This month we’re focussing on informal proposals—those submitted after conversations with a prospect, but outside a formal RFP process.
An informal proposal saves the buyer the time and effort of creating an RFP and managing the evaluation process. Meanwhile, the seller avoids the risk of an open competition—and retains control over the format and contents of the offer submitted.
For these reasons, it makes sense to invest ahead of time in building a modular informal proposal template and adapting it to each new opportunity.
Make the informal proposal part of the sales call
To realize the full power of your informal proposal, use it to guide sales conversations. The idea, illustrated below, is to (1) be familiar with the pre-built content (V1), and then to use the discussion (2) to inform customization, while (2) shaping the prospect’s expectations of the proposal (V2) he or she will receive.
Review the template before the meeting
Spend a few minutes reviewing the modules in your template before the call during which you expect to ask permission to submit a proposal.
Review any notes from previous calls and identify gaps in the information needed to adapt the template for this prospect. Pay special attention to modules that require high customization(e.g. understanding of needs and hot button issues, solution detail, implementation schedule).
Shape the conversation around the proposal
You can expect your primary contact to advocate for your offer generally—but not to address issues it doesn’t cover. For this reason, aim to leave the meeting fully able to adapt your template into a proposal that will create confidence in both your team and solution.
Once your prospect agrees to a proposal, state you want him or her to be completely comfortable sharing it with colleagues and decision makers. Ask if you can take a few minutes to make sure it addresses any questions others may have.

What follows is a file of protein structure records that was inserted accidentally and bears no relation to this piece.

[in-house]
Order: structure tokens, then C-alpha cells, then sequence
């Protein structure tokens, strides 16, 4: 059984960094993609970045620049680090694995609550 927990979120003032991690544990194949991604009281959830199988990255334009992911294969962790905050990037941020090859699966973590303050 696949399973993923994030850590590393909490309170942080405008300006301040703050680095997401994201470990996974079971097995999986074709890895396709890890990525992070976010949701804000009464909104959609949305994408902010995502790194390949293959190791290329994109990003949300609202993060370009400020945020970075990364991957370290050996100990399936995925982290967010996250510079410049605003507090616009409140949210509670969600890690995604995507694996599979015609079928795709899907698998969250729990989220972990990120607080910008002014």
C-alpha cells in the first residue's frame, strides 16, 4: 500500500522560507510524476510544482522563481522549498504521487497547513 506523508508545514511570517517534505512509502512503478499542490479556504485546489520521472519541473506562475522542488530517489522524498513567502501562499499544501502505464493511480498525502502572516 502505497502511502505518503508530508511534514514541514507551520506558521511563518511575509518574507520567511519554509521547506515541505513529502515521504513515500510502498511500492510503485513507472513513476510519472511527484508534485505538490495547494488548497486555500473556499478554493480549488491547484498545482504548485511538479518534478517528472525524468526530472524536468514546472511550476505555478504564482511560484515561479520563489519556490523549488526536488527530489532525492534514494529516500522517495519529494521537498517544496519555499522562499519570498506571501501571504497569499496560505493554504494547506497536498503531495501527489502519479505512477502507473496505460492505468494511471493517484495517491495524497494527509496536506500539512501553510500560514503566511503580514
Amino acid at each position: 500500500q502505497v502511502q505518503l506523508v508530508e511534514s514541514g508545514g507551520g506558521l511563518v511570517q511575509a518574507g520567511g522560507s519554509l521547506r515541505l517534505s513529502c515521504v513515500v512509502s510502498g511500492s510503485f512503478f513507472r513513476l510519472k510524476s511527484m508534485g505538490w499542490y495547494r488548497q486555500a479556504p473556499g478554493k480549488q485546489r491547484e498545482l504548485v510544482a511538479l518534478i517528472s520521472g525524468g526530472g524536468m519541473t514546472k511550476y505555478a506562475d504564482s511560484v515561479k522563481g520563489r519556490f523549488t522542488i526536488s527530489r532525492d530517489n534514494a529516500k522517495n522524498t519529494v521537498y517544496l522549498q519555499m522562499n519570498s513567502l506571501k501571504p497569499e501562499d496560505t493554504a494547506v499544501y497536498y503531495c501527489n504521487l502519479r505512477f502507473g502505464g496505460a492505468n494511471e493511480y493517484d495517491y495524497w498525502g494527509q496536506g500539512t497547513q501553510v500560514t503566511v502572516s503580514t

On this basis, you can say something like, “The proposal will address your requirements and issues, describe our solution and proposed timeline and provide information on our company and team. I just want to ensure we answer any other items you and your colleagues might have.” Then use your knowledge of the prospect and project to probe for gaps in your template.
Ask for input on optional modules
Depending on the situation, this may be a good time to get feedback on whether to include modules you consider optional. For example:
- “For some clients we include a section on project risks and our mitigation approach. Is that something your team would find helpful?”
- “If you are considering other options, we could include a pros and cons table comparing our solution with others. Would that make your job easier?”
- “Should we include our standard terms and conditions—or will we do that as part of contracting?”
After confirming your prospect is comfortable with everything discussed, mention the number of pages you plan to submit and check that length is acceptable.
Worth the work
If this plan seems like a lot of work, consider your options. You can submit boilerplate proposals likely to lead to no response or an RFP, or spend time developing a fully customized proposal for each opportunity.
The model suggested above gives you the best of both worlds—deliver a lightly customized proposal quickly with little efforts to 80 percent of prospects, thus buying time to build out more robust proposals for the most attractive opportunities.